Mr. Market is not a happy camper right now. But for investors looking for great long-term investments, the news couldn't be better.
The current uncertainty about a host of economic factors, including the credit crunch and the housing downturn, has the markets acting irrationally. Just as value investors have long personified the market as a single individual, Mr. Market, you can also create his archrival, Mr. Uncertainty. Like Superman to kryptonite, Mr. Uncertainty wreaks havoc on Mr. Market during every encounter.
You might think that Mr. Uncertainty would be your worst enemy, too. But actually, uncertainty is an investor's best friend.
The stock market loves information. Stock analysts, for example, let the market peer into the future and make rational judgments about where stock prices are headed. But unfortunately for investors, when the market is rational, it tends to price shares at higher levels.
On the other hand, uncertainty distorts the market's pretty little picture of the world. Unable to predict what lies ahead, the market starts systematically punishing any and all businesses that don't meet its expectations. If a company says it'll earn $0.50 next quarter, it had better deliver the goods. Give Mr. Market $0.49 and that penny will cost you dearly.
Patient investors should view these uncertain times with great anticipation for impressive future results. When the markets are so irrational that stock prices become distorted from business value, that can present a once-in-a-lifetime opportunity to value investors.
Reality versus uncertainty
The fact is that reality is never certain. Thoughtful investors, before rushing for the exits when a company announces bad news, should ask themselves if this type of market reaction makes any sense. If the company has a good business with favorable long-term fundamentals, then investors should use these wild swings to acquire assets that may now be undervalued.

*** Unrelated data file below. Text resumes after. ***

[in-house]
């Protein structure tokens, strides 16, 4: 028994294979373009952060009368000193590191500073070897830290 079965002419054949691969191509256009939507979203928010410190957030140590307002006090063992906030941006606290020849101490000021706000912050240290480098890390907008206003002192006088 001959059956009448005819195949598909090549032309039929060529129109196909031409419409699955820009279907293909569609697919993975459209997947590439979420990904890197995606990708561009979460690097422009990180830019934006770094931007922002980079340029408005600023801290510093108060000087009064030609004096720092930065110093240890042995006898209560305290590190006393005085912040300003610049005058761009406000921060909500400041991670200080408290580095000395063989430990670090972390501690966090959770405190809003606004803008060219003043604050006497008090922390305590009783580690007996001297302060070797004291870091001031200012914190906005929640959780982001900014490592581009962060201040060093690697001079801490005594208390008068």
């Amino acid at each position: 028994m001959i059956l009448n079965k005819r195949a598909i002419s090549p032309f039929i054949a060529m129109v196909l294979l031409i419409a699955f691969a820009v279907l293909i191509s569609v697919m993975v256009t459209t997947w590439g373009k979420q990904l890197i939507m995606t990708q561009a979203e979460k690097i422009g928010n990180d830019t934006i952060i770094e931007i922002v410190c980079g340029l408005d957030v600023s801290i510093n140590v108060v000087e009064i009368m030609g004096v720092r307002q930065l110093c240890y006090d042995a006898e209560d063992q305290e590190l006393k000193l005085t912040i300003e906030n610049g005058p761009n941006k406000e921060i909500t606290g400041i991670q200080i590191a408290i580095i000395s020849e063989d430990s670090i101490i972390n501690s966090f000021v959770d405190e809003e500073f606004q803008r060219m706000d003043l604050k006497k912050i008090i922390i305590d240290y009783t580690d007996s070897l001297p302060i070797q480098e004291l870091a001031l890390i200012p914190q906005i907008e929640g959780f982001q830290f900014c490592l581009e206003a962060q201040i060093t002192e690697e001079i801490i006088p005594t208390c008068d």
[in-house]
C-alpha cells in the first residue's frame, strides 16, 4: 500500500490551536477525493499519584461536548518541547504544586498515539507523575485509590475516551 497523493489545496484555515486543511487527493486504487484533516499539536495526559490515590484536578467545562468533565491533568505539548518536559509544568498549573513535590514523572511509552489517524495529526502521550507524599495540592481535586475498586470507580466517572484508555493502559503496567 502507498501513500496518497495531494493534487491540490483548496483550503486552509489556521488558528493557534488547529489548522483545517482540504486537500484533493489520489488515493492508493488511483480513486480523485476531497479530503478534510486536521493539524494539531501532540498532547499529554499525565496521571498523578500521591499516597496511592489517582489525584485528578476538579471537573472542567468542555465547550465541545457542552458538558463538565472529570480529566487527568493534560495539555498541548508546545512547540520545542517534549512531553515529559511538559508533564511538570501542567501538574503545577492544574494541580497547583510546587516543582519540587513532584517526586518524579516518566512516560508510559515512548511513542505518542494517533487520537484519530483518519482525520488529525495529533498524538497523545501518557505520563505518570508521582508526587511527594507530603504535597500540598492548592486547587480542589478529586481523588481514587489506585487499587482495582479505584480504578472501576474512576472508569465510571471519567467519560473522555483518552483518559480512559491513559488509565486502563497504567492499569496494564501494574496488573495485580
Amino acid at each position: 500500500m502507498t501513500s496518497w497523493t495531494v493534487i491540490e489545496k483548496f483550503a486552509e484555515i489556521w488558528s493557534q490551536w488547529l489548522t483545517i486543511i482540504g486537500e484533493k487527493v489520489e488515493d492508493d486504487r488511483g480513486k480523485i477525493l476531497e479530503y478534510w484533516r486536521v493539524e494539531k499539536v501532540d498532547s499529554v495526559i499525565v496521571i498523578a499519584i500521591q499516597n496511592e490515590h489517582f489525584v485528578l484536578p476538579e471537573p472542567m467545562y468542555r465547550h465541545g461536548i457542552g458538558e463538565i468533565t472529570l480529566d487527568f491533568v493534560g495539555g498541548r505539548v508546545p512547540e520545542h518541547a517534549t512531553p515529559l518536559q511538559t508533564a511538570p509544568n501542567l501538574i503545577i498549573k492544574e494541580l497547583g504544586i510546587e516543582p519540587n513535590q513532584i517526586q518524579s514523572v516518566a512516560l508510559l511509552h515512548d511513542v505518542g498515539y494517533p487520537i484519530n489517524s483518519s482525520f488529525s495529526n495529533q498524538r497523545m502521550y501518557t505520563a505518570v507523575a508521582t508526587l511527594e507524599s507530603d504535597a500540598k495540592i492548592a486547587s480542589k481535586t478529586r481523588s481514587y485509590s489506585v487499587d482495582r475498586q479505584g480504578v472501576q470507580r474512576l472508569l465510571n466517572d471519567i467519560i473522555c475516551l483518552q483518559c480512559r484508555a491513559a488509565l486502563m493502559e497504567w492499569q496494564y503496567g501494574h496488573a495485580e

As an example, consider what happened to Ameron International
Last week, the company reported that quarterly net income and sales increased 15% and 24%, respectively. In response, the shares dived 20%. Why? Apparently Mr. Market was looking for more.
Yet Ameron, unlike most high-growth businesses, was trading at a reasonable valuation initially. Before the announcement, the price-to-earnings ratio was in the 14-15 range, no net debt, net margins of more than 10% and a return on equity of more than 15%. Unlike higher-multiple stocks like Google
Bumpy ride now, smooth sailing later
Today's market is littered with similar examples of Mr. Market's overreactions. A business experiences a temporary decline in profitability and it's treated as if it were slowly headed toward bankruptcy.
Uncertainty creates the irrationality that leads the market to be inefficient. If you identify strong businesses that have been targeted by uncertainty, you might have a bumpy ride for the next few months or quarters. But years from now, you'll be glad you invested when the bargains were there.
Fool contributor Sham Gad is managing partner of Gad Partners Funds. He has no stakes in the companies mentioned. Yahoo! and Cemex are Stock Advisor recommendations. The Motley Fool owns shares of Cemex, which is also a Global Gains pick. There's no uncertainty about the Fool's disclosure policy.